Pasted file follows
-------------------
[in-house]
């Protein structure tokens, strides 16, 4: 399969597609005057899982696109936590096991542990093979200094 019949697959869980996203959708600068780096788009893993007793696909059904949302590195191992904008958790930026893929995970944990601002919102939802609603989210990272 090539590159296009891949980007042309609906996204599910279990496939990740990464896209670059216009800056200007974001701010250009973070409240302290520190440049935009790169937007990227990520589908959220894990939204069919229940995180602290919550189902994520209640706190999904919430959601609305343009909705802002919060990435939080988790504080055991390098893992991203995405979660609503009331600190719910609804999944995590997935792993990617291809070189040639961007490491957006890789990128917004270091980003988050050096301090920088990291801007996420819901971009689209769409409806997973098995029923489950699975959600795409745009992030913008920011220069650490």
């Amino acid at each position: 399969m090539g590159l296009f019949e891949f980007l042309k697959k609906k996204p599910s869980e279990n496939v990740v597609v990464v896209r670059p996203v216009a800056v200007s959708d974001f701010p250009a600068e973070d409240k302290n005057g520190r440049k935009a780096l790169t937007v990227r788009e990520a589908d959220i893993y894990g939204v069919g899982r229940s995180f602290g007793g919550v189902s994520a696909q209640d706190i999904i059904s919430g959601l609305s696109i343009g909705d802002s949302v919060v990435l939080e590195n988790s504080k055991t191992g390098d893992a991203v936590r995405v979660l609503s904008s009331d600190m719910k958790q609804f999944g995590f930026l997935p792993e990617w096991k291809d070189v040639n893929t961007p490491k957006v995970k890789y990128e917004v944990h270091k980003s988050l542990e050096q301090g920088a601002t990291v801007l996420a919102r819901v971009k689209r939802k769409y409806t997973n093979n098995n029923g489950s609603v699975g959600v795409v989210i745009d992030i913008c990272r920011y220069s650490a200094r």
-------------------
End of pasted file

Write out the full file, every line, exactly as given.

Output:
[in-house]
């Protein structure tokens, strides 16, 4: 399969597609005057899982696109936590096991542990093979200094 019949697959869980996203959708600068780096788009893993007793696909059904949302590195191992904008958790930026893929995970944990601002919102939802609603989210990272 090539590159296009891949980007042309609906996204599910279990496939990740990464896209670059216009800056200007974001701010250009973070409240302290520190440049935009790169937007990227990520589908959220894990939204069919229940995180602290919550189902994520209640706190999904919430959601609305343009909705802002919060990435939080988790504080055991390098893992991203995405979660609503009331600190719910609804999944995590997935792993990617291809070189040639961007490491957006890789990128917004270091980003988050050096301090920088990291801007996420819901971009689209769409409806997973098995029923489950699975959600795409745009992030913008920011220069650490």
């Amino acid at each position: 399969m090539g590159l296009f019949e891949f980007l042309k697959k609906k996204p599910s869980e279990n496939v990740v597609v990464v896209r670059p996203v216009a800056v200007s959708d974001f701010p250009a600068e973070d409240k302290n005057g520190r440049k935009a780096l790169t937007v990227r788009e990520a589908d959220i893993y894990g939204v069919g899982r229940s995180f602290g007793g919550v189902s994520a696909q209640d706190i999904i059904s919430g959601l609305s696109i343009g909705d802002s949302v919060v990435l939080e590195n988790s504080k055991t191992g390098d893992a991203v936590r995405v979660l609503s904008s009331d600190m719910k958790q609804f999944g995590f930026l997935p792993e990617w096991k291809d070189v040639n893929t961007p490491k957006v995970k890789y990128e917004v944990h270091k980003s988050l542990e050096q301090g920088a601002t990291v801007l996420a919102r819901v971009k689209r939802k769409y409806t997973n093979n098995n029923g489950s609603v699975g959600v795409v989210i745009d992030i913008c990272r920011y220069s650490a200094r």